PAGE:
[Show abstract][Hide abstract] ABSTRACT: Introduction: We present an updated version of our previously validated robotic partial nephrectomy (RPN) training model,1,2 which includes the reconstructive part of the procedure in addition to the tumor excision component. Material and Methods: For this pilot series, participants were recruited as novice (zero console cases), intermediate (1, but <100 cases), and expert (≥100 console cases). After parenchymal resection with opening of the collecting system, a 5-cm Styrofoam ball mimicking a lower pole tumor was glued on an ex vivo porcine kidney. Each participant performed an RPN using the da Vinci SI Surgical System to excise the Styrofoam tumor. For reconstruction and hemostasis, two horizontal mattress sutures were applied. Renal artery and collecting system were perfused respecting physiologic conditions to test hemostasis and watertightness. Participants completed a poststudy questionnaire assessing training model realism and utility and were anonymously judged by expert reviewers using a validated laparoscopic assessment tool.3 Focusing on expenses per kidney: the preparation time is around 10 min and the costs for disposables (tissue, Styrofoam ball, glue, and fixation) is ∼5 to 10 USD (without training instruments). Results: The 13 participants included 7 novices, 2 intermediates, and 4 experts. Overall, surgeons rated the training model as “very realistic” (median visual analogue score [VAS] 8/10) (face validity). Expert surgeons rated it as an “extremely useful” training tool for residents and attendings (median VAS 9/10) (content validity).4 Experts outscored all others on overall performance (p<0.05) (construct validity). Additionally, the video displays in a head-to-head manner the way an expert surgeon outscores a novice on individual metrics. Thereby, model validation and training potential are demonstrated. Conclusions: Our perfused RPN training model has demonstrated face, content, and construct validity. Herewith tumors of any complexity and reconstruction can be simulated without patients at risk. In addition, the easy to build up, reproducible, and cheap model can be used, for example, within a residency training program. It allows to evaluate individual learning curves and to differentiate distinct surgical skills. No competing financial interests exist. Runtime of video: 7 mins 52 secs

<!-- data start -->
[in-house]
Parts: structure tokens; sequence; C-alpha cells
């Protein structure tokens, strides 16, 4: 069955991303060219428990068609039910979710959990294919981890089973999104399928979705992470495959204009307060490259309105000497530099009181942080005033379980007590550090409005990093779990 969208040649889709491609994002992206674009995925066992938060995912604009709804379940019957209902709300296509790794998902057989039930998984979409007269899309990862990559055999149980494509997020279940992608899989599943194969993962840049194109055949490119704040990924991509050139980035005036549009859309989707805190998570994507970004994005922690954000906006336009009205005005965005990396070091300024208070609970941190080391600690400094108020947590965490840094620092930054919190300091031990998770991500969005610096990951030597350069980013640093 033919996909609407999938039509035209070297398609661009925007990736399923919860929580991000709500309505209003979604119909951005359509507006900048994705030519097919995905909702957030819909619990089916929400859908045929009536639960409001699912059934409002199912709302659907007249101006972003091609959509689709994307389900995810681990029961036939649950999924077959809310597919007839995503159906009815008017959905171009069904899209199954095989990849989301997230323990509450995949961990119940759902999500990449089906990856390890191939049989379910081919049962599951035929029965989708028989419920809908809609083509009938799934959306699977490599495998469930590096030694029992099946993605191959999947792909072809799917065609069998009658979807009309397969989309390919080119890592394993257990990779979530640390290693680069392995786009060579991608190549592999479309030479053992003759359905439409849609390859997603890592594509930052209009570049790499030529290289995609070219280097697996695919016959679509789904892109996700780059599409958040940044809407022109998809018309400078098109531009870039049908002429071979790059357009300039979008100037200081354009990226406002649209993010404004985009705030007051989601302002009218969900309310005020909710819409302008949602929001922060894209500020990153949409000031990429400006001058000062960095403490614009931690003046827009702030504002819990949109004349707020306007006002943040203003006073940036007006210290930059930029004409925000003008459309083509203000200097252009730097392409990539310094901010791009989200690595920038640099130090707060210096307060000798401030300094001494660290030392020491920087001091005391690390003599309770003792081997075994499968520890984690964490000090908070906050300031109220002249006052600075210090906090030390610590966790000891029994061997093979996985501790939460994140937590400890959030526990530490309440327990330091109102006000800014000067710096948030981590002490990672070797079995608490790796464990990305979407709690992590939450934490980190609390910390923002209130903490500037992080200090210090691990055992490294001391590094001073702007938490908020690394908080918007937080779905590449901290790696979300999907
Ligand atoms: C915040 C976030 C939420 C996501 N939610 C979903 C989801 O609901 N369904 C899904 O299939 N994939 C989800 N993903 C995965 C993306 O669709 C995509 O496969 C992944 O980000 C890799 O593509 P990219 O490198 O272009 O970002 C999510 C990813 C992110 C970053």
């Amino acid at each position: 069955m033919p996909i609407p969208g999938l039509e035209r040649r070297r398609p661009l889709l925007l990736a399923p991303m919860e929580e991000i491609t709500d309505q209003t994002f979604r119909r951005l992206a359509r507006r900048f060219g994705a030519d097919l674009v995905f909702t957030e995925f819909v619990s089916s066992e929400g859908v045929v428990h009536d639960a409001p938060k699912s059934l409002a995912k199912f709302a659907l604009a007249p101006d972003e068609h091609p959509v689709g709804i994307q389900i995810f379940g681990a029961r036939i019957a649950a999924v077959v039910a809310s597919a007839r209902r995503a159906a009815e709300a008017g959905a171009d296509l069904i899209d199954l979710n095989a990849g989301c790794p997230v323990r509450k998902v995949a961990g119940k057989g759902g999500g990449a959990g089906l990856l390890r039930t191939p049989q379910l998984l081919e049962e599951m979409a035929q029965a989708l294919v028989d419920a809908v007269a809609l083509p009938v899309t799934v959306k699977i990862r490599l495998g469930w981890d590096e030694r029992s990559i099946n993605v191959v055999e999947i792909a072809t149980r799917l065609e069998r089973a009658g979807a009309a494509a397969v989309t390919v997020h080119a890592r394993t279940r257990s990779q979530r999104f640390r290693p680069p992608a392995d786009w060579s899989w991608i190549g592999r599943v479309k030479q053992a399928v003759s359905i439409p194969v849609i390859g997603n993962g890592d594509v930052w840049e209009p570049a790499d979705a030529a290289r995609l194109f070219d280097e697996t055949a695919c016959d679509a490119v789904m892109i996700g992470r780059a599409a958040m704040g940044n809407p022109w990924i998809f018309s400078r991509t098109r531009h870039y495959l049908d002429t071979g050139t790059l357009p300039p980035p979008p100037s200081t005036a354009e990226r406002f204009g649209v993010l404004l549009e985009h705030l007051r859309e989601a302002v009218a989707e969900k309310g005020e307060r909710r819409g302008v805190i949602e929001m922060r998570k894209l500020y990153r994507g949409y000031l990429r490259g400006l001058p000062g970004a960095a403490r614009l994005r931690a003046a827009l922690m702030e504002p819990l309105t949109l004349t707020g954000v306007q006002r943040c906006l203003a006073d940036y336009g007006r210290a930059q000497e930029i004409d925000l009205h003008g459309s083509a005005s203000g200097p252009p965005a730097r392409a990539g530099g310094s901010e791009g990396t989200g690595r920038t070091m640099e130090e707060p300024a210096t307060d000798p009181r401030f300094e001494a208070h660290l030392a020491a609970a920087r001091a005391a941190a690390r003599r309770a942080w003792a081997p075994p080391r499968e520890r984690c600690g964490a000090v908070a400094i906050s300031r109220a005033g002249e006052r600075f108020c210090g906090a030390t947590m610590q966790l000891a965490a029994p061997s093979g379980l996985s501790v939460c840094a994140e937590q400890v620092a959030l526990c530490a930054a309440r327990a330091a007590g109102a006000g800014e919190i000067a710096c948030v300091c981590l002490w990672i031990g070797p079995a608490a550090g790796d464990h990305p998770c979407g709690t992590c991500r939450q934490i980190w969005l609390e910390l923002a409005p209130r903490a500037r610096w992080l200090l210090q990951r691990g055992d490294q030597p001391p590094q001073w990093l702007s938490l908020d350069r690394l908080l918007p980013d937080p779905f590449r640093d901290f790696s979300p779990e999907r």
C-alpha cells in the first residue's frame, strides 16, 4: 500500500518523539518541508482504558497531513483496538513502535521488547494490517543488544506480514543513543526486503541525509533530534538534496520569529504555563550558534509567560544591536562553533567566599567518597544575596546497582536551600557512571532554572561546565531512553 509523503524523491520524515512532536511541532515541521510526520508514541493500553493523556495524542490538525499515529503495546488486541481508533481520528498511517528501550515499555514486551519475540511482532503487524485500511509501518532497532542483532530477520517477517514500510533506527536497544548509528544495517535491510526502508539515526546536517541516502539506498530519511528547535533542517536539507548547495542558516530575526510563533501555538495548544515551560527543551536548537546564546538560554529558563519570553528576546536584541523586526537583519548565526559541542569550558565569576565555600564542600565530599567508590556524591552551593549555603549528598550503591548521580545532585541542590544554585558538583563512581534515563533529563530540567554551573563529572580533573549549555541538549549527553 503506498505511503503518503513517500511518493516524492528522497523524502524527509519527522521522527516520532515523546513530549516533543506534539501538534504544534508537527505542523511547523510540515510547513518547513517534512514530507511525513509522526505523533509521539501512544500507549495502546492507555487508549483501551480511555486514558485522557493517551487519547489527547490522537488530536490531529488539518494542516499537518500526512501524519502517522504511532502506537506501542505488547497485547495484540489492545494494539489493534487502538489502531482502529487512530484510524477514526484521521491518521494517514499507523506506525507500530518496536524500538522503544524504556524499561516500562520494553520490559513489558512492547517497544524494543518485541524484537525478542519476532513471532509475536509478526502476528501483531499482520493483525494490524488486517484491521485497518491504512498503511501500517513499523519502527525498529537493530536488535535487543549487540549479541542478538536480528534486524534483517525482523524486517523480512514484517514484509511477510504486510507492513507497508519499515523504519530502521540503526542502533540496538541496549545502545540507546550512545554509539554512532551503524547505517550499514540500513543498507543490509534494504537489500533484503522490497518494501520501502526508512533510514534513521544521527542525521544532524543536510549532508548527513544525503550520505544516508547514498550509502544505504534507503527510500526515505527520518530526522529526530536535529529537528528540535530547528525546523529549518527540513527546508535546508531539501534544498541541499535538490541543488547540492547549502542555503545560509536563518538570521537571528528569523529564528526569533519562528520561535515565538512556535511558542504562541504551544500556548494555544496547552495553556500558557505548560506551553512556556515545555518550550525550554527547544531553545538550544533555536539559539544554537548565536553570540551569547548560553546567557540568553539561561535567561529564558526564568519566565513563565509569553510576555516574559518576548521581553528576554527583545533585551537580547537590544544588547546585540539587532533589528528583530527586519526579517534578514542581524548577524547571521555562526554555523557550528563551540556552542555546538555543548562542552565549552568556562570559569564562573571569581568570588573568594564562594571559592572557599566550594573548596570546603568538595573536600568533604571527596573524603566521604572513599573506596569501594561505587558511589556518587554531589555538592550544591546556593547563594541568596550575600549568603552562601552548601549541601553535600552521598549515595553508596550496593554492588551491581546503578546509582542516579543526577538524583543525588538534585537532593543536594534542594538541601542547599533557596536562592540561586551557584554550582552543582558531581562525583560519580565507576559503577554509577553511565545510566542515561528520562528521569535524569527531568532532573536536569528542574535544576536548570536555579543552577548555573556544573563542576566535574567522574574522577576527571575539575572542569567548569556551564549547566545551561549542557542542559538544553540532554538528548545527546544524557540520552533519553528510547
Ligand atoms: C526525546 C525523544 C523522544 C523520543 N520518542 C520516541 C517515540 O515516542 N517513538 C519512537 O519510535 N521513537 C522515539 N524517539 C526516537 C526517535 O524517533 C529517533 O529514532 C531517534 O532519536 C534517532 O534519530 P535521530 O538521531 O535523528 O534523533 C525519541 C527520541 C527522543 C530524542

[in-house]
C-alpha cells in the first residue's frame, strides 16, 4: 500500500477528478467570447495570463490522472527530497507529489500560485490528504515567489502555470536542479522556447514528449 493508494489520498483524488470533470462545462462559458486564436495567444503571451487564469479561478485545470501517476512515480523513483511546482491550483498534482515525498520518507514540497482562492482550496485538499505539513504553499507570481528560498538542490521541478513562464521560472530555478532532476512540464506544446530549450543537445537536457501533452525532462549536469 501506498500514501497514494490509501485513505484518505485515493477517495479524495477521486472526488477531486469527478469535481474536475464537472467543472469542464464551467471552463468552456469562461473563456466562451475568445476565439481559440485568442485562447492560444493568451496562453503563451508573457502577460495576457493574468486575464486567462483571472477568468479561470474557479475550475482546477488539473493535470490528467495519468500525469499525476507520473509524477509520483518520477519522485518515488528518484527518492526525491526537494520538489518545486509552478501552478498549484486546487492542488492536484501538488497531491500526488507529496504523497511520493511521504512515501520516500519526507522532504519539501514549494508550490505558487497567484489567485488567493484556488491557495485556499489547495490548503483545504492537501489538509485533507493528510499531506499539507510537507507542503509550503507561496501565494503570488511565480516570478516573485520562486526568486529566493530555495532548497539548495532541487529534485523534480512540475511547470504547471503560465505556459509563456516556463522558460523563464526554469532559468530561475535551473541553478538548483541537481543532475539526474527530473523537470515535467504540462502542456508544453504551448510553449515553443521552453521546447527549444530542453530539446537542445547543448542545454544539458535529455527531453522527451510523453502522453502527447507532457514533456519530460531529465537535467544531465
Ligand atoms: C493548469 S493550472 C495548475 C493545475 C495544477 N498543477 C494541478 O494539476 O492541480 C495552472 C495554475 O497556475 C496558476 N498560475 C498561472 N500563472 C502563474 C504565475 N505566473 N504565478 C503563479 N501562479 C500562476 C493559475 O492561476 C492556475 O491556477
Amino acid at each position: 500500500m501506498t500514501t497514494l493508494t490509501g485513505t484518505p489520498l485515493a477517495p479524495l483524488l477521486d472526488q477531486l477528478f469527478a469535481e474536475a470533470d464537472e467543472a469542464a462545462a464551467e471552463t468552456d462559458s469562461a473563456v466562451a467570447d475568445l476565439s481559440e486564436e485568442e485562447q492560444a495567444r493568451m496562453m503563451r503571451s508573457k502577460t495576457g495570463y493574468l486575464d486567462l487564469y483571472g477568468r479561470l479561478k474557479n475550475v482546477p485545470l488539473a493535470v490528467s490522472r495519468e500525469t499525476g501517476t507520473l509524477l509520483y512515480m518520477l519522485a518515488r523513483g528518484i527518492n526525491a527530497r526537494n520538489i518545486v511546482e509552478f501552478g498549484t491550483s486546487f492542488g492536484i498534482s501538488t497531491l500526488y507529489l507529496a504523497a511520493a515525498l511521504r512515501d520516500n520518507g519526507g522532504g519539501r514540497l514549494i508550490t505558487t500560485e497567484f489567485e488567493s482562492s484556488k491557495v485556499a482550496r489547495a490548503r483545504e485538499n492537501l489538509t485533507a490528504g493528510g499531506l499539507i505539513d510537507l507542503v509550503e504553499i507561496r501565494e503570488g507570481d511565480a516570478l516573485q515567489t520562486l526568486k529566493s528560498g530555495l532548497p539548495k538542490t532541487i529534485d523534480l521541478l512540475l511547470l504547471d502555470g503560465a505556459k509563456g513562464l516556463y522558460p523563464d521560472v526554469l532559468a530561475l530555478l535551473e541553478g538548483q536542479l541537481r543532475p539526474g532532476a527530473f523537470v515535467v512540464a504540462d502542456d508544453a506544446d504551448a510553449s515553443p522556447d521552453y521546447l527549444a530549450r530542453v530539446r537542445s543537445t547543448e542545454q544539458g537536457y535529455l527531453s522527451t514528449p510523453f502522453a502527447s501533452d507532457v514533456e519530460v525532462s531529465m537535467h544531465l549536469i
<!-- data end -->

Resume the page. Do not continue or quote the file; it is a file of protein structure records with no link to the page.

[Show abstract][Hide abstract] ABSTRACT: We demonstrate the construct validity, reliability, and utility of Global Evaluative Assessment of Robotic Skills (GEARS), a clinical assessment tool designed to measure robotic technical skills, in an independent cohort using an in vivo animal training model.